|The Nossiter Net
The net that shall enmesh them all
Edited, Written, and Published by Josh Nossiter
|The Morning Mendacity
Sunday, February 6th, 2005
|The Nossiter Net is cast to snare some of the riper rascalities of the day. Comments? email@example.com|
|The Bush administration has presented its budget for the coming fiscal year. Like all budgets, it’s as much a philosophical statement as it is about numbers. Mr. Bush seeks Pentagon funding of close to half a trillion dollars to pay for items like the Star Wars missile defense system, F22 fighters, Virginia class submarines, and the Misty spy satellite. Many analysts consider these cold war projects that are either dysfunctional, anachronistic, or irrelevant; there is universal consensus that they are very, very expensive. The budget includes deep cuts in student loan programs, public health programs, training for nurses, and subsidies for home heating for the poor. Offsetting these, spending on a program to promote sexual abstinence in schools is being increased by 50%.
Budgets are also glimpses into the future. The intrepid budgeters of the Bush administration, influenced by Fritz Lang, Aldous Huxley, George Orwell, and H.G. Wells, have a vision of a future America that looks something like this…
John Ashcroft High School, a very large public school on San Francisco Bay, c. 2020. It is early morning. A few scattered students shuffle furtively up and down the hallways. Surveillance cameras monitor every inch of interior space, but the students have learned that by hugging the walls, they’re able to escape the camera lenses for brief moments. Outdoor areas are under constant watch by satellites in geosynchronous orbit. All of this makes for a remarkably peaceful campus. Suddenly the peace is shattered by a tremendous foghorn; a giant nuclear submarine has surfaced and is docking at the school pier. Simultaneously, a squadron of enormous military helicopters lands in formation on the blacktop, the sound of their rotors and engines deafening. With brakes screeching, a long line of tanks and troop transports pulls up at the school gates.
Hatches and doors open, and hundreds of students pour out at the double, those from the choppers ducking under the spinning rotors as they run. With school budgets slashed and a huge surplus of unneeded military equipment, most aircraft, naval vessels, and army vehicles have been converted to school buses in 2020. The students, obedient to their training, proceed in serpentine fashion across the school grounds, staying low as they dodge imaginary bullets. They move freely, unencumbered by the tote bags and backpacks lugged by their ancestors. With books replaced by multimedia military-style simulators, and homework assigned and turned in over the internet, they have nothing to carry.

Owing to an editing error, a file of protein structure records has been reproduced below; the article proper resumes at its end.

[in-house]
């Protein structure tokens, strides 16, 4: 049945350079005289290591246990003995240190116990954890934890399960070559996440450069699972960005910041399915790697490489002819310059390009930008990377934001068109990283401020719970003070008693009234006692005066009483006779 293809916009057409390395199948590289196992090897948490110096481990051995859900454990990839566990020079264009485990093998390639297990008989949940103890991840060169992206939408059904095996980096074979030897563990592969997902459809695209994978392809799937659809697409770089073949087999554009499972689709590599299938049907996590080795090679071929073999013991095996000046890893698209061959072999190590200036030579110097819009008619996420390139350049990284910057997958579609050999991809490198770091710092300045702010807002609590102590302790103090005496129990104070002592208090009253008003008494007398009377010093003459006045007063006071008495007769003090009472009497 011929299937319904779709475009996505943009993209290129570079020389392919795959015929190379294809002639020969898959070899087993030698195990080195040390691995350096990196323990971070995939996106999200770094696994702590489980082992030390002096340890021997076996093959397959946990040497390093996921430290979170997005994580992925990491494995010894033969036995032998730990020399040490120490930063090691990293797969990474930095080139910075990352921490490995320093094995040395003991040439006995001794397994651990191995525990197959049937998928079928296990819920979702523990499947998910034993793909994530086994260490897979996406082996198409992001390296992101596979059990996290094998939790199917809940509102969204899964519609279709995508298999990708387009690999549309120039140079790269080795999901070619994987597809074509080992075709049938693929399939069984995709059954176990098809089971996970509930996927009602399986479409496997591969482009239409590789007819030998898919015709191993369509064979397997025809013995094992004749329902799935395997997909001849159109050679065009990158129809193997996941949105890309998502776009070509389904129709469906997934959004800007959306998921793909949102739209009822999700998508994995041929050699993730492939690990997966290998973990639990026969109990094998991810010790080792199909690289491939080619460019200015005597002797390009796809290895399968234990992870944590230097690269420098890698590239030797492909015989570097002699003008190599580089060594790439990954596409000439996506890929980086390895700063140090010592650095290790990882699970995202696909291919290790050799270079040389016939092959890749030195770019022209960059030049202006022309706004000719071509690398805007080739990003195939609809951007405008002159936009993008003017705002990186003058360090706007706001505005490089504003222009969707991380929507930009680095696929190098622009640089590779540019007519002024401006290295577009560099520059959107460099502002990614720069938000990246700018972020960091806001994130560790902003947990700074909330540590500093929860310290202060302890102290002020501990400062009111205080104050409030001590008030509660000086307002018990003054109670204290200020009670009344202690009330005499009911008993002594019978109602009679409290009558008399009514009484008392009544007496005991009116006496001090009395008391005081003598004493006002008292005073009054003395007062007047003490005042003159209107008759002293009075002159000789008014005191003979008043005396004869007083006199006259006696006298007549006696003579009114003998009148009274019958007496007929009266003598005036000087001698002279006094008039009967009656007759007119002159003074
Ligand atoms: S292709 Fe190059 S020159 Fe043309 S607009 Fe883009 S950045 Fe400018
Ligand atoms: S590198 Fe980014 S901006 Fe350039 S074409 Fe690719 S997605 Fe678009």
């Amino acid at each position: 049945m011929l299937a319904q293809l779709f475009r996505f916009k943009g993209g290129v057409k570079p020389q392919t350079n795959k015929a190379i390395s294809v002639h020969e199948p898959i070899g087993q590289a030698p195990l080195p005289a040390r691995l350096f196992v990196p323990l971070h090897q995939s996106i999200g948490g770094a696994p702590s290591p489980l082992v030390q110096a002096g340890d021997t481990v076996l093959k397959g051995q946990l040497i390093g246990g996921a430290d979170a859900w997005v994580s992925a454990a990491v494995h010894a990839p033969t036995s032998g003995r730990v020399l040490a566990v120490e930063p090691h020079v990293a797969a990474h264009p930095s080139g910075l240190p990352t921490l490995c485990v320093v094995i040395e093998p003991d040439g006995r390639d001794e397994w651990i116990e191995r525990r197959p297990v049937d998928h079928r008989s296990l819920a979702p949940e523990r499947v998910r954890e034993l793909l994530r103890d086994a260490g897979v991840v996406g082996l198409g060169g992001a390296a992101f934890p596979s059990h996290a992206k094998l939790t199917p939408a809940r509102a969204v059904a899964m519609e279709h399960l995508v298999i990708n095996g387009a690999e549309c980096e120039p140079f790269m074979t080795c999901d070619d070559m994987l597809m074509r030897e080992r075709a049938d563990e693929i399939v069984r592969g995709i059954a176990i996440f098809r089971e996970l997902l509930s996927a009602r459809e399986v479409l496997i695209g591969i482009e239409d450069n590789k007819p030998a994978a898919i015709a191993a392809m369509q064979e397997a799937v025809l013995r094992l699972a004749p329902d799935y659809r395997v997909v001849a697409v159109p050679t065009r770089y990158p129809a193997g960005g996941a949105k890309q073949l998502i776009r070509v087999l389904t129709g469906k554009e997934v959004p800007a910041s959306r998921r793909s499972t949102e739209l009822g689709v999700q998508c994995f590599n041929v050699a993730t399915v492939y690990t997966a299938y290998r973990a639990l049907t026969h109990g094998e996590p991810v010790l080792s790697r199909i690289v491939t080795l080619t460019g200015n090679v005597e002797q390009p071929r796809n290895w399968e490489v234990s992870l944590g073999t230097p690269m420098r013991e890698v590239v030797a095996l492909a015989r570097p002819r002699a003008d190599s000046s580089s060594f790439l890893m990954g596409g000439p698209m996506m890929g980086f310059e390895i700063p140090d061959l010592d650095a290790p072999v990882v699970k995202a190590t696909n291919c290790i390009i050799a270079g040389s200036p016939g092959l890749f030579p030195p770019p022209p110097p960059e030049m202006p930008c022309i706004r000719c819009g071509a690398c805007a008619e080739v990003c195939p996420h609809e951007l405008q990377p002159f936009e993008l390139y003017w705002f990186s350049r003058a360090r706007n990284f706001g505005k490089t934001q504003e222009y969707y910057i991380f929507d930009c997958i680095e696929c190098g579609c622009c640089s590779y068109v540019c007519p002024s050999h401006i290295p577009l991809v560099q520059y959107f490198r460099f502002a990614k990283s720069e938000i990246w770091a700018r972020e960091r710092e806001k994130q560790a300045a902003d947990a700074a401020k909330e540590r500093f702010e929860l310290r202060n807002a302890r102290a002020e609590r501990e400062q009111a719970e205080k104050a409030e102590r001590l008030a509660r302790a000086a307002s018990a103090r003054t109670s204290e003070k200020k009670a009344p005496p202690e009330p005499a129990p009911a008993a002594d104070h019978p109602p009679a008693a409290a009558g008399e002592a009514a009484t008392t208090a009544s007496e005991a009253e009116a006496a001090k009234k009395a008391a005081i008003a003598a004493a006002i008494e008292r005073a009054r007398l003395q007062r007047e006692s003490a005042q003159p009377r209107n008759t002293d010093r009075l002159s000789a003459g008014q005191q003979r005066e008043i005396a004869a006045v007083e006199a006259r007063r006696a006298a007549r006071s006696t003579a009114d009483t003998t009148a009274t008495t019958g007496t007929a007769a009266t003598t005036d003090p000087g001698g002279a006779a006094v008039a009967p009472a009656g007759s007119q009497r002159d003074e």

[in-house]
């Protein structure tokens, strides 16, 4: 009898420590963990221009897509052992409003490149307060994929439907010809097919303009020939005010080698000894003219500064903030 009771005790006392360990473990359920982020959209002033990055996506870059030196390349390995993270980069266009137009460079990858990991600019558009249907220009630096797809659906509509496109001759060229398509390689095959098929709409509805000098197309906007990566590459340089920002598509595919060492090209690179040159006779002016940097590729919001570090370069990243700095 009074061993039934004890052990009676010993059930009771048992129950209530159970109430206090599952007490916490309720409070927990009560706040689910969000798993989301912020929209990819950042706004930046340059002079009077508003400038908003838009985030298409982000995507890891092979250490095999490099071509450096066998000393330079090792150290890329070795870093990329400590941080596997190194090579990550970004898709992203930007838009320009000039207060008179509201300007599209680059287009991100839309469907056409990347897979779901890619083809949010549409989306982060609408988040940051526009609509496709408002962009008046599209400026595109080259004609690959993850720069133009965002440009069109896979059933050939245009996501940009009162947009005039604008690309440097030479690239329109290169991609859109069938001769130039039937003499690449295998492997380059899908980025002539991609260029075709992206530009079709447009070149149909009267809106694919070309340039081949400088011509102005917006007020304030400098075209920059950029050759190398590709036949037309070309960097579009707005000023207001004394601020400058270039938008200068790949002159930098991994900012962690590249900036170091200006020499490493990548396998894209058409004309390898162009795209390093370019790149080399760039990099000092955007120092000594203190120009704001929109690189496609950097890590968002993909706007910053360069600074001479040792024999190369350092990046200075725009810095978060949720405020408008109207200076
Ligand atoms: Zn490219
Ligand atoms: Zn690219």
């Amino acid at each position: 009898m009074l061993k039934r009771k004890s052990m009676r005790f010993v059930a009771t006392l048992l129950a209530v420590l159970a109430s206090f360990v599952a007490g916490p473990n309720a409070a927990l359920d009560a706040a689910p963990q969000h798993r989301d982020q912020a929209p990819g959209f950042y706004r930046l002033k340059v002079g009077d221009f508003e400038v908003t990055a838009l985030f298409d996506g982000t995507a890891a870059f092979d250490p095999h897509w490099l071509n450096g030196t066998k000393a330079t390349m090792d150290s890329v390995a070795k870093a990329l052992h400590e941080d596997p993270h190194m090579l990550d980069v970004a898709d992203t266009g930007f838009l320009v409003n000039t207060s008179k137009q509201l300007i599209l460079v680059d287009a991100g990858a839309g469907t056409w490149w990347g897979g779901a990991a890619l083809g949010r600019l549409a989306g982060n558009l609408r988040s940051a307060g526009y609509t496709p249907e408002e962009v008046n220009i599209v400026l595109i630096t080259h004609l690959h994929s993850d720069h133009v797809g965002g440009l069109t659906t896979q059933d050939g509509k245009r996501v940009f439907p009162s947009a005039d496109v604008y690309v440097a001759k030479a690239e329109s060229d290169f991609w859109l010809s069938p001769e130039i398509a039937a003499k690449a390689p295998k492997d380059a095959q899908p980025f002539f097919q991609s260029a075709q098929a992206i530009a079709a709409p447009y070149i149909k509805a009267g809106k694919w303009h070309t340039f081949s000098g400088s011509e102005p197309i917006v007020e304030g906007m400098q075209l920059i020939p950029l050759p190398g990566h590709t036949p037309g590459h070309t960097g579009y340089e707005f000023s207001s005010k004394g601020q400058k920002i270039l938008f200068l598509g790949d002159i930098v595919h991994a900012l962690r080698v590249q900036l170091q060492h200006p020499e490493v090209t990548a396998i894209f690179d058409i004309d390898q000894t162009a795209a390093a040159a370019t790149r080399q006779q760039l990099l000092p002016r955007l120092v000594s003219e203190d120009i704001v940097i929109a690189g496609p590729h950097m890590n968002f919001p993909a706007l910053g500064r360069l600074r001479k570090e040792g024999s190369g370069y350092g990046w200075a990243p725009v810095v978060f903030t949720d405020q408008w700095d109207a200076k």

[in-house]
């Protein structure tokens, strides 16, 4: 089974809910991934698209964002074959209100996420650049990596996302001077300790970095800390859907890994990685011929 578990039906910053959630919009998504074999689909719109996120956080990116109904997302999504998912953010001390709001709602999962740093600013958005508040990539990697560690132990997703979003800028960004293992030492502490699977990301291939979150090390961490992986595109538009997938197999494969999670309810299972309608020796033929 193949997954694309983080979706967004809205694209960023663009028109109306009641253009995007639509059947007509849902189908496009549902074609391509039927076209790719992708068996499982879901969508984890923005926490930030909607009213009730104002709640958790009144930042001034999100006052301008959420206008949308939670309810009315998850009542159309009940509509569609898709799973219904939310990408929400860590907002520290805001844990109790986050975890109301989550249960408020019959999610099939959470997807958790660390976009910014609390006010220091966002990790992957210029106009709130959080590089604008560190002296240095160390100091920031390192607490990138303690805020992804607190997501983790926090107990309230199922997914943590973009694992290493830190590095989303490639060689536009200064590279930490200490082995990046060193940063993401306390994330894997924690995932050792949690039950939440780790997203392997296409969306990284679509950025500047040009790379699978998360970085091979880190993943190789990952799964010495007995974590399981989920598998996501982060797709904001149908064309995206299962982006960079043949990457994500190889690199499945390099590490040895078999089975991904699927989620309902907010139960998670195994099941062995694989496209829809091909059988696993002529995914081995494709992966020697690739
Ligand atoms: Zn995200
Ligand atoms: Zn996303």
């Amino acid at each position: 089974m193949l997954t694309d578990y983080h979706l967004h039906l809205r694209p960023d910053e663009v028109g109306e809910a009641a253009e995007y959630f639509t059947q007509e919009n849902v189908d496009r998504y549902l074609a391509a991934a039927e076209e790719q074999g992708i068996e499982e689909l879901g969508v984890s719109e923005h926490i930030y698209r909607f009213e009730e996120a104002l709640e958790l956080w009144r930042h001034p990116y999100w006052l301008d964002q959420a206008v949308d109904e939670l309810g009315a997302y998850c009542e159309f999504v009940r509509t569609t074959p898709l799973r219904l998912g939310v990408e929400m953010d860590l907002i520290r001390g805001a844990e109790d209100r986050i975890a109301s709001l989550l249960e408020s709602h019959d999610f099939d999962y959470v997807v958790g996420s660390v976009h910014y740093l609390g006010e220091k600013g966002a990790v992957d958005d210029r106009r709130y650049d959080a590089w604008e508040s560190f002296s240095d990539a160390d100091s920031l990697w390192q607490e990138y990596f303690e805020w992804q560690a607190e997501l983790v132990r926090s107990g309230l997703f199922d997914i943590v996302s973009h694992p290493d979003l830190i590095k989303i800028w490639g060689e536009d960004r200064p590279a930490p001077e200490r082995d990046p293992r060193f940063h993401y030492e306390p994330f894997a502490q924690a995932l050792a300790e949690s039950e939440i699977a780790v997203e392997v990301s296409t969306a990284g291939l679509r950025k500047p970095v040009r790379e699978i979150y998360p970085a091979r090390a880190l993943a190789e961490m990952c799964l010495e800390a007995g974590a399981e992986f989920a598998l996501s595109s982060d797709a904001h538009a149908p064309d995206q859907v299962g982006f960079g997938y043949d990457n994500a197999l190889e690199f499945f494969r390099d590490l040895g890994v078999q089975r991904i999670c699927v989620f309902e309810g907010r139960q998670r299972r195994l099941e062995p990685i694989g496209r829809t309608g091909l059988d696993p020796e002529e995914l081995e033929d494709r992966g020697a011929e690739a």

Fashions have changed little, and most are clad in tee shirts, blue jeans, and sneakers, though the traditional student uniform has been given a modern tweak. Emblazoned on the chests of the girls, and the crotches and backsides of all the students, is the word “NO”, in large black letters on a white background. Keeping their heads down and their hands in plain sight, the students file into the vast main building, through the large metal detector and past the drug and alcohol detection units. The silence is impressive.
The incoming file of students begins to break up as groups go off to their separate classes. The school Commandant, a hardened veteran of countless administrative wars, supervises impassively, an old-fashioned stopwatch in one hand. His reliance on such an antiquated appliance is regarded as eccentric, especially when every move of everybody at the school is recorded in real-time by the surveillance system. The Commandant has to be extra careful; this being San Francisco, John Aschcroft High’s curriculum was seen as dangerously liberal by Educational Central Command in Omaha, Nebraska. The Commandant takes special pains to avoid unwanted attention, and rigid adherence to the schedule is only one of his strategies. His great coup, since imitated by his peers around the country, was to replace the highly unreliable human faculty with army surplus drones, retro-fitted as teacher-bots. These remote-controlled armored drones, moving silently and speedily on rubber treads, proved to be ideal curriculum delivery systems.
The truth of this is evident in a freshman geology/biology class, just getting underway. “Jill Parsons, student ID number 5437, when was the earth created?” asks the teacher-bot metallically.
“Sunday, October 23rd, 4004 BC – Archbishop James Ussher, 1650” replies the student, keeping her eyes down and her hands in plain sight.
“Correct. Full marks of ten points for student ID number 5437. Bonus marks of five points for source citation. Sam Fuller, student ID 8219, describe the chief mechanism of human reproduction” the teacher-bot intones.
An unkempt youth stands up at the back of the class. He nervously begins to put his hands in his pockets; when a red light on the nearest surveillance camera flashes, he gulps and quickly turns out his hands again. The class shifts in their seats as the student continues to hesitate. Tension mounts. A muffled titter is instantly cut off when the teacher-bot’s telescopic eye swivels in that direction. Finally, the student swallows hard and finds his voice.
“Uhh, The Stork?” he mumbles, desperately grasping at straws.
“Correct. Full marks of ten points for student ID number 8219” the teacher-bot replies.
©Joshua C. Nossiter, 2005
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